At the end of Act 1 Scene IV of Romeo and Juliet, what does Romeo tell Benvolio, foreshadowing future action in the play?

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accessteacher's profile pic

accessteacher | High School Teacher | (Level 3) Distinguished Educator

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The incidence of foreshadowing is something that is incredibly common in this excellent tragedy, as both Romeo and Juliet at various points in the play predict tragedy is in the offing for them both. In this case, having decided to go to the Capulet ball that night, Romeo tells Benvolio that he will go, but he fears that events will be set in motion at this ball that will result in the loss of his life. Note what he says to Benvolio:

I fear, too early; for my mind misgives

Some consequence yet hanging in the stars

Shall bitterly begin his fearful date

With this night's revels and expire the term

Of a despied life, closed in my breast,

By some vile forfeit of untimely death.

Note the way that this speech makes reference to "the stars." In Elizabethan times, people felt that the planets, or "the stars" controlled a person's fate or destiny. Thus it is that "stars" are mentioned a lot in this play. Of course, this speech foreshadows the way that Romeo will meet Juliet at the ball that evening and the way that the tragedy of the play will develop as a result.

mwestwood's profile pic

mwestwood | College Teacher | (Level 3) Distinguished Educator

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In Act I, Scene 4, Benvolio suggests that Romeo accompany him to a masque in order to forget about his lost love, Rosaline. They are held back by Mercutio's monologue on Queen Mab, and Benvolio worries that they will be too late. But Romeo remarks with powerful insight:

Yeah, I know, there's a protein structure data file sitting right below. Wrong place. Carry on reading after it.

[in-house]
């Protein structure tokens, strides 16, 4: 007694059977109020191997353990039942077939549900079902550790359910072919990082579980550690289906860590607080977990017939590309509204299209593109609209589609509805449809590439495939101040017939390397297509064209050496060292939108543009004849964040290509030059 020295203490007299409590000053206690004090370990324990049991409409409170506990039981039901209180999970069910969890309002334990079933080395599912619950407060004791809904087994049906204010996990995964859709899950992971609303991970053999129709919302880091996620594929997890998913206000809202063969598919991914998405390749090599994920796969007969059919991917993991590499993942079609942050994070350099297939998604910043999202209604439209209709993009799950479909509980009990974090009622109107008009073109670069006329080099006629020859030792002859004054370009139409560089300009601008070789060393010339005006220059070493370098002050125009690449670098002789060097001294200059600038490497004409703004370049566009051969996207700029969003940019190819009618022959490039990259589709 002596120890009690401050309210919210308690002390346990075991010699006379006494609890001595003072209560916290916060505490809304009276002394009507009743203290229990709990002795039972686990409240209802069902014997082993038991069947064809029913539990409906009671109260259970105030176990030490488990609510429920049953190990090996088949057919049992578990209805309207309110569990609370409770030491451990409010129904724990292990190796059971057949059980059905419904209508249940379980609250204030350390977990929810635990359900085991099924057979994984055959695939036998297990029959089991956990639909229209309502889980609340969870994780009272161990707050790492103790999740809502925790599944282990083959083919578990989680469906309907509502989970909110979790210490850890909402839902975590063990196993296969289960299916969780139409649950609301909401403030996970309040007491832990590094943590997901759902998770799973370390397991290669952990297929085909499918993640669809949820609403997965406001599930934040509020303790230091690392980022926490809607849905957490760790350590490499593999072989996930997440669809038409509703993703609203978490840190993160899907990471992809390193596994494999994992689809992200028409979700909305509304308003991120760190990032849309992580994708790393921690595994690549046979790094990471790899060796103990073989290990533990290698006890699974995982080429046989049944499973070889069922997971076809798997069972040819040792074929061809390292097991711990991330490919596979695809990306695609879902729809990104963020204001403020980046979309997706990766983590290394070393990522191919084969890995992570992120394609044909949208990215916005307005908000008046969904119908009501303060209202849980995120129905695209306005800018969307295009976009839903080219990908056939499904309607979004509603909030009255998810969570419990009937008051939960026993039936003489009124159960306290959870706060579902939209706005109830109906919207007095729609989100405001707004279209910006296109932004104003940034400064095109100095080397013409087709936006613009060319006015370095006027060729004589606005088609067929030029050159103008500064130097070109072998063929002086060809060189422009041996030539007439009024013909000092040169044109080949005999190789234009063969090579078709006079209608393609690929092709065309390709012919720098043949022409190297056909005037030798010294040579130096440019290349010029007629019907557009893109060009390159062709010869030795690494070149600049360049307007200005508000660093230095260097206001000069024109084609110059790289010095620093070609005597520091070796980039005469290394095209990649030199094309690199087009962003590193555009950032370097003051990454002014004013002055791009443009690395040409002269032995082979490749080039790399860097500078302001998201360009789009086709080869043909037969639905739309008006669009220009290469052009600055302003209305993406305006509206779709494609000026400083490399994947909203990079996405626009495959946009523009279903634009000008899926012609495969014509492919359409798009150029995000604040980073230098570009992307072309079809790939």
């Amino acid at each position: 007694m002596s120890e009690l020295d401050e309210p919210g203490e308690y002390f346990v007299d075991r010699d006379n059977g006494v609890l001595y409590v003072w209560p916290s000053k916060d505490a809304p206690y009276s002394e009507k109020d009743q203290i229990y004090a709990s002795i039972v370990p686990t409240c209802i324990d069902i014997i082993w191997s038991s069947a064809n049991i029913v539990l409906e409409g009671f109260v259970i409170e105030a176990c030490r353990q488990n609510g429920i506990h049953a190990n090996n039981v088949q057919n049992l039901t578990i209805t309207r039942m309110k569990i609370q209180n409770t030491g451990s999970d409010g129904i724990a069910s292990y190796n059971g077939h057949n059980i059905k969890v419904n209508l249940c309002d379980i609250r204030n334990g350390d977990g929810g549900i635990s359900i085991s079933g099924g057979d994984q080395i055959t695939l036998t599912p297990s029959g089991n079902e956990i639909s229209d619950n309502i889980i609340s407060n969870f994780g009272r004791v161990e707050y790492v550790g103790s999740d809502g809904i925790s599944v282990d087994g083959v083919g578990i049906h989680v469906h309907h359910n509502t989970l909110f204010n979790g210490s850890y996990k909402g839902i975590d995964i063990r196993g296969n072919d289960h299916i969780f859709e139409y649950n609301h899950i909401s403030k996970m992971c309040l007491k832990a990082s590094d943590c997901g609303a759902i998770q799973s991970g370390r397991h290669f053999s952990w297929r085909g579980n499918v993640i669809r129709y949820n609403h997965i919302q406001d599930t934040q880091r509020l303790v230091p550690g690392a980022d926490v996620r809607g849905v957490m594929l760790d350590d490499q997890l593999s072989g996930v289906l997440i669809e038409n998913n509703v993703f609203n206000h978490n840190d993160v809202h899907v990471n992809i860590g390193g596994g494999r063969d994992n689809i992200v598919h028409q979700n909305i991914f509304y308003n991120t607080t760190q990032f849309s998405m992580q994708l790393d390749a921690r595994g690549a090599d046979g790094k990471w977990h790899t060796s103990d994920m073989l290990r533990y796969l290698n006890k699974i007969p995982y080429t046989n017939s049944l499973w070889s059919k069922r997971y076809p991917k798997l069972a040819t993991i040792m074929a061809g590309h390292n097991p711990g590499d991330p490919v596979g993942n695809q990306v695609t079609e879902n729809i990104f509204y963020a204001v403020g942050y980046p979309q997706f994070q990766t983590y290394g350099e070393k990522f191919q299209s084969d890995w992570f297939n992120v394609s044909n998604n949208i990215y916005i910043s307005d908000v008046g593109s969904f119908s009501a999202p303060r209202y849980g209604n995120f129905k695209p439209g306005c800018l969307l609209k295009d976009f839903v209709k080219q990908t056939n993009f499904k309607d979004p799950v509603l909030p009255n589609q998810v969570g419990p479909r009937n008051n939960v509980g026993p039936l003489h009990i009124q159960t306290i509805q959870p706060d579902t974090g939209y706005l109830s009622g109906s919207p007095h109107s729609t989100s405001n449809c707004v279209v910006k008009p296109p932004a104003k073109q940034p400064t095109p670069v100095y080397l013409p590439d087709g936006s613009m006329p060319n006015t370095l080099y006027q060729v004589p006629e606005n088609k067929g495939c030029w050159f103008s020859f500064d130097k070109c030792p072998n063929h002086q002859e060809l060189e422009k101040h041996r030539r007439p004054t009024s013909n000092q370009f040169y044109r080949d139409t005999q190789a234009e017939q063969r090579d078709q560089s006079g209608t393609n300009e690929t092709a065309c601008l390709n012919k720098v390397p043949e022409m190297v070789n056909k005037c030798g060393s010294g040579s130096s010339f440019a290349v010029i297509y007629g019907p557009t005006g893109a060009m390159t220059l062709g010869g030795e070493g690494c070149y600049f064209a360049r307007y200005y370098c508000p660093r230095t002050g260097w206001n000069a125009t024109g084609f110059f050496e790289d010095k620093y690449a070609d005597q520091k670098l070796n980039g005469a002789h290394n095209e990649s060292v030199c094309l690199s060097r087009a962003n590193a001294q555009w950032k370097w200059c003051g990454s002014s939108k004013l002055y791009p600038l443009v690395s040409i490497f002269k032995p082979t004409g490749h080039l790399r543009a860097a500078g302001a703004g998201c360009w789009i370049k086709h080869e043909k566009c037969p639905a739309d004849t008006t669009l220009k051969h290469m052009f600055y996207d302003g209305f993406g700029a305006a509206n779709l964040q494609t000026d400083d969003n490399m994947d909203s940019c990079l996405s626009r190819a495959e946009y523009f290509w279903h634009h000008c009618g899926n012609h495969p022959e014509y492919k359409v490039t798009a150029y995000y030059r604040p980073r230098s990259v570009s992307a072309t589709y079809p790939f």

I fear, too early; for my mind misgives
Some consequence yet hanging in the stars
Shall bitterly begin his fearful date
With this night's revels and expire the term
Of a despied life, closed in my breast,
By some vile forfeit of untimely death.

These lines are pregnant with foreshadowing.

  • Romeo fears that he is too early, sensing that he should not meet anyone. His meeting with Juliet is exactly "too early" as had he waited, Juliet may have been engaged to Paris.
  • "Some consequence" does, indeed, begin this night; he meets Juliet, and as a consequence of seeing and talking with her, Romeo falls in love.
  • The mention of "in the stars" alludes to the Prologue in which the lovers, Romeo and Juliet, are referred as "star-crossed lovers," meaning that they are fated. So, Romeo senses that fate will play a role in his life this night as it makes its "fearful date."
  • "expire the term/of this despised life" foreshadows Romeo's feelings of agony in Act V, Scene 2, as he feels that he is "life-weary" and purchases poison, so he can join Juliet in her tomb.
  • "untimely death" presages what occurs for both Romeo and Juliet. 
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